Read more about the Torre del Peinador de la Reina

Patio of the Iron Grille

Fountain And Viewing Platform, Patio De La Reja, Alhambra
CC BY-SA 3.0 / Shesmax

The Patio de la Reja or Patio of the Iron Grille is so called because of the iron grilled balcony that was added to its southern wall in 1655. The patio was built at the same time as the Emperor’s Chambers. In the middle of the patio there is a stone fountain and in the corners there are hundred-year-old cypresses.

Read more about the Patio de la Reja

Gardens of Daraxa

Jardín de Daraxa
CC BY-SA 3.0 / AdriPozuelo

The Jardines de Daraxa or Daraxa’s Garden was originally a planted in the time of the Nasrid Princes. It was rebuilt between 1526 and 1538, when the Emperor’s Chambers were built.

In the garden there are cypresses,  orange trees and bushes which all surround the big central marble fountain. Originally the fountain was in the was in the Patio of the Gilded Room.

To the south of the patio, you can walk through the basements rooms below the Hall of the Two Sisters, which include a Hall of the Secrets. The room gets its name as if two people stand in opposite corners of the room and one of them speaks quietly towards the corner, the person in the opposite side will hear the words perfectly well. This is possible thanks to the acoustics provided by the special vault.

Read more about the Jardín de Daraxa

Best Tours to Visit Palace of the Lions

If you were wondering which tickets work best to explore the Palace of the Lions? Here’s our selection of the top 4 Alhambra Gardens tickets.

Tips on Visiting the Palace of the Lions

  • Brush up on your history — understanding the history behind the Alhambra is crucial to really immersing yourself in the visit.
  • An Audio Guide is helpful to guide you through the buildings and gardens without having to stop and read.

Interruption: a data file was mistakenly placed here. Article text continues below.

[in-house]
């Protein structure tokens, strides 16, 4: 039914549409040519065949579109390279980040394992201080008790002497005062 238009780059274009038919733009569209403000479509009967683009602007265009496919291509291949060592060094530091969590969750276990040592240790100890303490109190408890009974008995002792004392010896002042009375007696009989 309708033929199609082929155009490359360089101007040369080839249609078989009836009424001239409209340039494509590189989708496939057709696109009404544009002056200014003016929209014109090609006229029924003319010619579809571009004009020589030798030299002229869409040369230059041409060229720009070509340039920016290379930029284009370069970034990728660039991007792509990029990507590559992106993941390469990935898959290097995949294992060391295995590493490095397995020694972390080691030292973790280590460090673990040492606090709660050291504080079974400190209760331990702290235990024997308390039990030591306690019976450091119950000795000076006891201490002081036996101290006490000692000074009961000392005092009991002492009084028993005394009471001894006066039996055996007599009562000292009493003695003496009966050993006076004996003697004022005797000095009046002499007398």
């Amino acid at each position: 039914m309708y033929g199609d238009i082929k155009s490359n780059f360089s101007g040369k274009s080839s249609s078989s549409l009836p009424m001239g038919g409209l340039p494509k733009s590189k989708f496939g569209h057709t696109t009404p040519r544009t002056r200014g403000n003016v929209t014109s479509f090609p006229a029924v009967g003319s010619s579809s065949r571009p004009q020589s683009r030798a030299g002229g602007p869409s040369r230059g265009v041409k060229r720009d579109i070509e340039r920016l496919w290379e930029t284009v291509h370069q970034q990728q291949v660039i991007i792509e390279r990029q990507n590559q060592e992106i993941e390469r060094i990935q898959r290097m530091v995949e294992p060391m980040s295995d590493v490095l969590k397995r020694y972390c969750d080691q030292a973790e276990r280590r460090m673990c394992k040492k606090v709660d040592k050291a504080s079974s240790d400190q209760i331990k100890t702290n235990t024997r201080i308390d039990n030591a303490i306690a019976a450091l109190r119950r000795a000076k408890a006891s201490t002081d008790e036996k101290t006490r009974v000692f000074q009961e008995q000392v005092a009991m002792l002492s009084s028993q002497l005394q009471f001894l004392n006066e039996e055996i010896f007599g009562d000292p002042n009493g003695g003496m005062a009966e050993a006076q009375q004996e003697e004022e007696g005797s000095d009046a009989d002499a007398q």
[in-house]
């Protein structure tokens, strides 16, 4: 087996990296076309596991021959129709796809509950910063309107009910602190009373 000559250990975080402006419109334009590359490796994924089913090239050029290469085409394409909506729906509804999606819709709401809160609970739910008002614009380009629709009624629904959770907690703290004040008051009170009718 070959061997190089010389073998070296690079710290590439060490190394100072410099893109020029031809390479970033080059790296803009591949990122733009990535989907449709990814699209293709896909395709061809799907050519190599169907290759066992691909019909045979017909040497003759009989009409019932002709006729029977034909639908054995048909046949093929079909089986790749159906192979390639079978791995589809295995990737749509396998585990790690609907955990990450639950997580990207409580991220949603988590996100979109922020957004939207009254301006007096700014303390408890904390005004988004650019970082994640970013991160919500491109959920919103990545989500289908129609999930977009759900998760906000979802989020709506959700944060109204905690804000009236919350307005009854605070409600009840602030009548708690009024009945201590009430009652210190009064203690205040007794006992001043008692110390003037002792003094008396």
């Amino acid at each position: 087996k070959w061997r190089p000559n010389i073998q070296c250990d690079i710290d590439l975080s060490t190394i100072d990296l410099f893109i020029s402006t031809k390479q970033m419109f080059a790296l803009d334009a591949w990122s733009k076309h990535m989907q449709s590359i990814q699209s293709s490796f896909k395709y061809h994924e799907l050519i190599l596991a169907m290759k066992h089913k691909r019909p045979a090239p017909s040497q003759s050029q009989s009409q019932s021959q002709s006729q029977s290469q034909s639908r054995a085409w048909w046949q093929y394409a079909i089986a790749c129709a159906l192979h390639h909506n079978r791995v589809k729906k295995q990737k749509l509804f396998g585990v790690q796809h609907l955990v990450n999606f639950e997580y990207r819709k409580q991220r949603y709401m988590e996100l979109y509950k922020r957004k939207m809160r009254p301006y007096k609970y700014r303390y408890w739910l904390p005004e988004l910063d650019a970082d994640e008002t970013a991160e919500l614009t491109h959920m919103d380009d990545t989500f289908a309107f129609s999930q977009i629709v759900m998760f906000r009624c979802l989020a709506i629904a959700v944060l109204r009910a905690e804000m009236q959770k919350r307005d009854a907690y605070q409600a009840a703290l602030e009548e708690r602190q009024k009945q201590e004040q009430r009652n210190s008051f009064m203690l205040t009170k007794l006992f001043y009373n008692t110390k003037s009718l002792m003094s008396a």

• Bring snacks and drinks as there are limited options within.
  • Be prepared to be here for a few hours — wear comfy shoes, bring sunscreen or a jacket as the weather is changeable on the hill.

Palace of the Lions Opening Hours

The Alhambra Monument is open every day except 25th December and 1st January. The general visiting hours for the Alhambra are as follows:

Visiting Alhambra between 15th October – 31st March 

Monday – Sunday: 8:30 AM to 6:00 PM
Nasrid Palaces – Night session: (Fri to Sat) 8.00 PM to 9.30 PM
Generalife Palace – Night session: (Fri to Sat) 8.00 PM to 9.30 PM

Visiting Alhambra between 1st April to 14th October

Monday – Sunday: 8:30 AM to 8.00 PM
Nasrid Palaces Night session: (Tuesday – Saturday) 10.00 PM to 11.30 PM
Generalife Palace and Gardens – Night session – 1st April – 31st May: (Tues to Sat) 10.00 PM to 11.30 PM
Generalife Palace – Night session – 1st Sept – 14th Oct: (Fri to Sat) 10.00 PM to 11.30 PM

Getting to the Palace of the Lions

The Alhambra towers over Granada to the southeast of the old town. Two entrances are available – the pavilion main entrance to the far east of the Alhambra and near the Generalife and the Gate of Justice entrance closer to the old town but only for visitors with QR barcoded tickets.

Walking to the Palace of the Lions

It is at least a 15-minute uphill walk from Plaza Neuva to the Justice Gate and half an hour or more to the main entrance. Bearing in mind that a lot of further walking will be done inside the Alhambra, a taxi – around €8 – may be a sound investment.

Driving to the Palace of the Lions

Several parking lots are available near the Pavilion entrance – simply follow the signs for Alhambra parking. Driving is restricted in many parts of the old town – use the main roads circling around the center and approach the Alhambra by car from the south.

Bus to the Palace of the Lions

Bus C3 connects downtown (Plaza Isabel Catolica) with the Alhambra – use Generalife stop for main entrance or Justice Gate. This is a mini bus so may get full and best not used for time critical journeys.

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The Comares Palace was the official residence of the king and it comprises several rooms that surrounded the Patio de los Arrayanes. Its building was initiated by the Nasrid ruler of Granada, Ismail I (1314–25), and continued by Yusuf I (1333–54), though he was assassinated before he could complete the work. So Muhammad V finished it in 1370.